Pregled bibliografske jedinice broj: 708658
Manufacture in Pannonia
Manufacture in Pannonia, 2014. (sažetak).
Manufacture in Pannonia
International Sympisium In Memoriam Constantini Daicoviciu - Knjiga sažetaka
Ostale vrste radova, sažetak
manufacture; Pannonia; rural settlements; roman villas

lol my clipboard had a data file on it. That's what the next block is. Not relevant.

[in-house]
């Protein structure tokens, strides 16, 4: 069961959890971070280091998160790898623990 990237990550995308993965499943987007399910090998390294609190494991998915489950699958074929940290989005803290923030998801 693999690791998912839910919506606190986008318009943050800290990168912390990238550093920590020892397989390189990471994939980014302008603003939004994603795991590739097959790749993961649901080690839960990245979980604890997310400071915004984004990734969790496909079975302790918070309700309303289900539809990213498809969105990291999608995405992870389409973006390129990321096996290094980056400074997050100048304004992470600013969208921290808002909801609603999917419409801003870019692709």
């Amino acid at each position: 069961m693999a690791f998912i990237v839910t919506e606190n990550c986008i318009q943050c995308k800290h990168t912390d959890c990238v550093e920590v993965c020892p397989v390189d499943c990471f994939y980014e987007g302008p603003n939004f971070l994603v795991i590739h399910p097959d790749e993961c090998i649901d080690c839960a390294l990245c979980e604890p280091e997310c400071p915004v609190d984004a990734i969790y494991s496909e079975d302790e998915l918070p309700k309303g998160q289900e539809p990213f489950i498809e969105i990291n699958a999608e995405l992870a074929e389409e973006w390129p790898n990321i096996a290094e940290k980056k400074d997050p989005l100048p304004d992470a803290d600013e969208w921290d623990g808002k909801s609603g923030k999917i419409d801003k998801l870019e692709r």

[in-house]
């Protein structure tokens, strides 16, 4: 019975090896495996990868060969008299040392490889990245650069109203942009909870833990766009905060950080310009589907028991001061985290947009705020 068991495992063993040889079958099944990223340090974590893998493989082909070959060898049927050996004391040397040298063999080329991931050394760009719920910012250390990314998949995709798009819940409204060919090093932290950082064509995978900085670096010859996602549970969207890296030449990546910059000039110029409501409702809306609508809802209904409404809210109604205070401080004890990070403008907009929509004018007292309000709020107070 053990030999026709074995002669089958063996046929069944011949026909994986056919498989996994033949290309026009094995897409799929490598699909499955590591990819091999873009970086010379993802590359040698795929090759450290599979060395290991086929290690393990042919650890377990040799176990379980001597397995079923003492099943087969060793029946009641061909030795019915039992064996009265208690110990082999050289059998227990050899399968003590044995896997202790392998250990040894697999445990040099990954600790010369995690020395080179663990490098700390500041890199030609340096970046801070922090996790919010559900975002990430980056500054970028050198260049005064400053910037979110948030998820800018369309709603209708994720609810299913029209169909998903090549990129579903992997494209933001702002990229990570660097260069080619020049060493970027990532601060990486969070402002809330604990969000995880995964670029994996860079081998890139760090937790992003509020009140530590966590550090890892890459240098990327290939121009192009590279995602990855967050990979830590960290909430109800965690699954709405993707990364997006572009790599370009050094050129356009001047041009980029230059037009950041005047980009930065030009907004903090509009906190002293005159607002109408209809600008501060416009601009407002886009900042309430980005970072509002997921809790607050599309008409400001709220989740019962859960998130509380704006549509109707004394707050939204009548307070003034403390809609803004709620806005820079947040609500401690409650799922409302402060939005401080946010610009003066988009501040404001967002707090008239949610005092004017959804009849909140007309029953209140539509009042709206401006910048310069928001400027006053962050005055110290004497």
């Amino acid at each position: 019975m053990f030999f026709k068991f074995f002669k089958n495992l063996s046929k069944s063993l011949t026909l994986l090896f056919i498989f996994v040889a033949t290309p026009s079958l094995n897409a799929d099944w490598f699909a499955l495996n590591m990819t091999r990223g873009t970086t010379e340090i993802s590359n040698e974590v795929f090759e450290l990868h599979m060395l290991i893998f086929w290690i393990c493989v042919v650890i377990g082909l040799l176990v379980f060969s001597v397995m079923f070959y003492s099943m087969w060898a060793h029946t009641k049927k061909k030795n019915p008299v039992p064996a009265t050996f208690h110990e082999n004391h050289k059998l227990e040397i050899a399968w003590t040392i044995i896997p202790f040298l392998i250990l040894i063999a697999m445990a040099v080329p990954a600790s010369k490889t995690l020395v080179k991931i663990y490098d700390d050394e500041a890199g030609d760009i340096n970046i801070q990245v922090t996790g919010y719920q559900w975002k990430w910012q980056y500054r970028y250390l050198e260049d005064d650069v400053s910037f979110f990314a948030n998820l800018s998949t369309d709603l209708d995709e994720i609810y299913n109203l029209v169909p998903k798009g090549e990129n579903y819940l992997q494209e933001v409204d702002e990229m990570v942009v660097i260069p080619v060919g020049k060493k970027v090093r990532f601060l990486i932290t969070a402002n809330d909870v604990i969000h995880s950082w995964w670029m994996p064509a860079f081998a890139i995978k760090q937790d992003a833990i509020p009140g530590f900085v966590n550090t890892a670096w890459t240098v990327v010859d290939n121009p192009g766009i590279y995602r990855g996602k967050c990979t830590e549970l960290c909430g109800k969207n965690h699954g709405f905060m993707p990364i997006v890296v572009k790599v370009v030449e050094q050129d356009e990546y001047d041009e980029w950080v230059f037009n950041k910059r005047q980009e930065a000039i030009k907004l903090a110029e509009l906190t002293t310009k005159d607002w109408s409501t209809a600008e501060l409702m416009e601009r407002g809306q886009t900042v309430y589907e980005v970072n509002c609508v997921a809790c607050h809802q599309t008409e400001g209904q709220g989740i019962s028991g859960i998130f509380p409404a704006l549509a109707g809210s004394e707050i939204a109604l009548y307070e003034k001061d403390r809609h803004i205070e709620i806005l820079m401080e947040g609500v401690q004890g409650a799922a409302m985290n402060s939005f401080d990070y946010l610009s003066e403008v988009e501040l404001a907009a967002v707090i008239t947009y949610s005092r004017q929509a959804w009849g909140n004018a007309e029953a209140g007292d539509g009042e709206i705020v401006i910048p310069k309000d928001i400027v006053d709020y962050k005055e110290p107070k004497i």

Transit communications are manifested in two basic forms: river transport and transport by established trails and roads, which is closely tied to the history of Classical culture. Roman civilization additionally enhanced riparian communications, and brought specific novelties to other forms of transport. Expansion of the Roman Empire and the large flow of soldiers, armies, civil servants, merchants and others compelled the Romans to build a network of roads (viae), of which there are no similar examples in the ancient world. As Roman authority took root in the newly-acquired regions, so too did their system of roads grow, linking the lands under Roman rule into a single whole. In the coexistence between Roman military camps (castra), later civilian settlements, and indigenous settlements, fast and safe Roman roads brought administrative and spatial order to the provisionally stated, "disorder"of the pre-Roman settlements and their territorial spheres of interest. The creation of a sound road network and establishment of marine and riparian merchant and military fleets faciliated the growth of inland and littoral zones. Siscia, as the vital seat of the province of Pannonia, was also the hub for major routes which passed through it, connecting the banks of the Sava River with the Adriatic coast in the south and with the danubian and barbarian regions in the north. A well-known expert in the field of the rural settlements and the country achitecture, Edith Thomas was the first author to make a list of settlements in the area of Pannonia (including the Croatian part) in her book on Roman villas in Pannonia. She makes a list, at the time, out of a total of 152 villas only six were from Croatia. According to Dénrs Gabler, until 2000 some 600 villas were recorded in Pannonia, as many as 400 in Hungary and only 21 in Croatia. This situation has changed following the year 2000, when a number of protective and rescue excavations and systematic surveys were conducted in advance of the construction of highways and other infrastructural projects. According Leleković the number of rural sites in the Croatian part of Pannonia increased to ca. 250, 53 of which were actually excavated. Remains of larger rural settlements that could represent villages (vici) were found on nine of the excavated sites, as well 21 rural villas, while the true nature of the settlement was impossible to determine on 23 sites. Unclassified sites are evidenced in the vicinity of Siscia. The settlements entered in the itineraries as Praetorium, and the accompanying road station Ad Praetorium on the Siscia – Sirmium road, are good examples of this type of sites. Both are located in the wider area of Hrvatska Dubica southeast of Siscia. Topusko 38 km to the southwest of Siscia, with the finds from Roman period, represented the remains of the Roman settlement or a road station Ad Fines, but more recent finds and studies attribute the finds in Topusko to the road station Qudrata. Remains of masonry, altars and numerous small finds were also found ar Kamensko near Karlovac, not far from the confluence of the Mrežnica and Kupa rivers . We must emphasize that some of the individual finds were discovered in the rivers, two in the Korana and one in the Kupa, and recently individual finds in the Mrežnica suggests that finished sarcophagi were transported by rivers. This area which covers 10 x 20 kilometres and includes 40 sites, so 25 out of these 40 sites are quarries and the rest are sarcophagi used as spolia both in sacral and secular buildings and different individual finds.The shipwreck near Karlovac region suggests that the adjacent territory gravitated towards Siscia. Osekovo east of Roman Siscia, a luxurious villa or centres of latifundia, could actually have been smaller settlements grown along the main roads. This information suggests that the ager of Siscia, according to southern-Pannonian criteria, was densely packed with larger rural settlements. Siscia as a large economic and traffic centre had to have a developed manufacture, workshops that produced goods for the needs of the city but that also sent those goods to the near areas in the inland and all over the Empire.